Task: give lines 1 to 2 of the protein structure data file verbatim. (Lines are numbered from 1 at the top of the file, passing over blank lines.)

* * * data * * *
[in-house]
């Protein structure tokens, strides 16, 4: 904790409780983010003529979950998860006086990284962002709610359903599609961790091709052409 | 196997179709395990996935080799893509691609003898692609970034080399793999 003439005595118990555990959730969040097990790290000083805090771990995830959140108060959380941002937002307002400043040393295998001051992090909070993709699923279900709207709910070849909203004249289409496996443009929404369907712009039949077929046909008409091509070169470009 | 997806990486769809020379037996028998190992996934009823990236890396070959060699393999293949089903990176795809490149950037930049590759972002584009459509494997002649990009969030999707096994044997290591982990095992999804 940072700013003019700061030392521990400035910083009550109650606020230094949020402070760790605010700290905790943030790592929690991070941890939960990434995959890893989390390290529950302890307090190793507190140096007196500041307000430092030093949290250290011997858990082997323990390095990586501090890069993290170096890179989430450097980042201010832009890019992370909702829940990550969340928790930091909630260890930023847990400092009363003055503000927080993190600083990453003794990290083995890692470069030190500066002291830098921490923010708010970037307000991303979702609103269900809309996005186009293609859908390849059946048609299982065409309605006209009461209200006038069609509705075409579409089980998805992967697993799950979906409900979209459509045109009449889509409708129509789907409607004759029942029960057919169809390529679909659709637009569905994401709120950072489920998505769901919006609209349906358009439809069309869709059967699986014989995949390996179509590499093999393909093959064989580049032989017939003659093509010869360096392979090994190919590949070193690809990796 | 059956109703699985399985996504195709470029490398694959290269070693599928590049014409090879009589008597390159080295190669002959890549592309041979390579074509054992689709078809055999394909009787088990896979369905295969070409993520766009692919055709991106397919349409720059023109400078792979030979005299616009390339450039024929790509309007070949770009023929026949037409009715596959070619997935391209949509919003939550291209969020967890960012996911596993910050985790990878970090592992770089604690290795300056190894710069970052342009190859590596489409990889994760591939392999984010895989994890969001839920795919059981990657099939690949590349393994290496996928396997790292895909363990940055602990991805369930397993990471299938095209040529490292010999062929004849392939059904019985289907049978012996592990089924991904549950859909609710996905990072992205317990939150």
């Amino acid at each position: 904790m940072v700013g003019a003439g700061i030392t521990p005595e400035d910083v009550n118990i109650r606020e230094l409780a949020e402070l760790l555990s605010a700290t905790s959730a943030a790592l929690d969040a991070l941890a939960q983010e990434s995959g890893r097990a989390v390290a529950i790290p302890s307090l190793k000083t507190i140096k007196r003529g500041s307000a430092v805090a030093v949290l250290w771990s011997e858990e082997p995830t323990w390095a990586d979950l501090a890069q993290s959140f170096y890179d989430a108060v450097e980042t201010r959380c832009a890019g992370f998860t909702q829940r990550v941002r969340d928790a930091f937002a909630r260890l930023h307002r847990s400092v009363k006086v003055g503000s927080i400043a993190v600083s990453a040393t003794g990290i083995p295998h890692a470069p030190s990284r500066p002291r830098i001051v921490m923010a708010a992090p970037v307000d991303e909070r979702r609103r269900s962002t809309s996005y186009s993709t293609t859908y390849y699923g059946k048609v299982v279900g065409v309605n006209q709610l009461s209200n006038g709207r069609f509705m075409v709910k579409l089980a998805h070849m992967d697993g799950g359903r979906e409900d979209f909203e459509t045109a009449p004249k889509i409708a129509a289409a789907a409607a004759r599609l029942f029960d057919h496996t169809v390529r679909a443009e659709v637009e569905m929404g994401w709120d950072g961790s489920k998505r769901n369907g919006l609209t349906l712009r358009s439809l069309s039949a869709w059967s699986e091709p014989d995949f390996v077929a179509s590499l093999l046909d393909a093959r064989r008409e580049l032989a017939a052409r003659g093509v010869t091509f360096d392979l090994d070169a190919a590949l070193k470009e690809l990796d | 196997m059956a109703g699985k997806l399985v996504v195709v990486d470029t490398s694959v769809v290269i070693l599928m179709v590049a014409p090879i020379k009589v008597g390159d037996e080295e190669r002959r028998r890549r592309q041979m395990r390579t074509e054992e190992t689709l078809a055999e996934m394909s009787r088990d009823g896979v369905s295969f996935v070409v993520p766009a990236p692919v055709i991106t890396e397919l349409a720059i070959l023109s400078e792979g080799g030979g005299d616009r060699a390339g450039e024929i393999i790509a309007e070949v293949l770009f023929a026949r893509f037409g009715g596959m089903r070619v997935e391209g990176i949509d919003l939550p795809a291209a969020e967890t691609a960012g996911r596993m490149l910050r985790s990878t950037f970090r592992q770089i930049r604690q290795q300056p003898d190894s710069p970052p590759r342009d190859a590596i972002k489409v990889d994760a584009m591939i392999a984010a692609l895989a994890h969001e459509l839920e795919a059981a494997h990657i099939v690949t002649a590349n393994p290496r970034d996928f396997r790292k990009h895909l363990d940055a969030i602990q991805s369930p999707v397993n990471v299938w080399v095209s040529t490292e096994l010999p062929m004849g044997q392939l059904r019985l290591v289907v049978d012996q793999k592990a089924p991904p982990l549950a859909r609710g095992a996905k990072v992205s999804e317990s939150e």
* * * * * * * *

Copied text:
[in-house]
């Protein structure tokens, strides 16, 4: 904790409780983010003529979950998860006086990284962002709610359903599609961790091709052409 | 196997179709395990996935080799893509691609003898692609970034080399793999 003439005595118990555990959730969040097990790290000083805090771990995830959140108060959380941002937002307002400043040393295998001051992090909070993709699923279900709207709910070849909203004249289409496996443009929404369907712009039949077929046909008409091509070169470009 | 997806990486769809020379037996028998190992996934009823990236890396070959060699393999293949089903990176795809490149950037930049590759972002584009459509494997002649990009969030999707096994044997290591982990095992999804 940072700013003019700061030392521990400035910083009550109650606020230094949020402070760790605010700290905790943030790592929690991070941890939960990434995959890893989390390290529950302890307090190793507190140096007196500041307000430092030093949290250290011997858990082997323990390095990586501090890069993290170096890179989430450097980042201010832009890019992370909702829940990550969340928790930091909630260890930023847990400092009363003055503000927080993190600083990453003794990290083995890692470069030190500066002291830098921490923010708010970037307000991303979702609103269900809309996005186009293609859908390849059946048609299982065409309605006209009461209200006038069609509705075409579409089980998805992967697993799950979906409900979209459509045109009449889509409708129509789907409607004759029942029960057919169809390529679909659709637009569905994401709120950072489920998505769901919006609209349906358009439809069309869709059967699986014989995949390996179509590499093999393909093959064989580049032989017939003659093509010869360096392979090994190919590949070193690809990796 | 059956109703699985399985996504195709470029490398694959290269070693599928590049014409090879009589008597390159080295190669002959890549592309041979390579074509054992689709078809055999394909009787088990896979369905295969070409993520766009692919055709991106397919349409720059023109400078792979030979005299616009390339450039024929790509309007070949770009023929026949037409009715596959070619997935391209949509919003939550291209969020967890960012996911596993910050985790990878970090592992770089604690290795300056190894710069970052342009190859590596489409990889994760591939392999984010895989994890969001839920795919059981990657099939690949590349393994290496996928396997790292895909363990940055602990991805369930397993990471299938095209040529490292010999062929004849392939059904019985289907049978012996592990089924991904549950859909609710996905990072992205317990939150």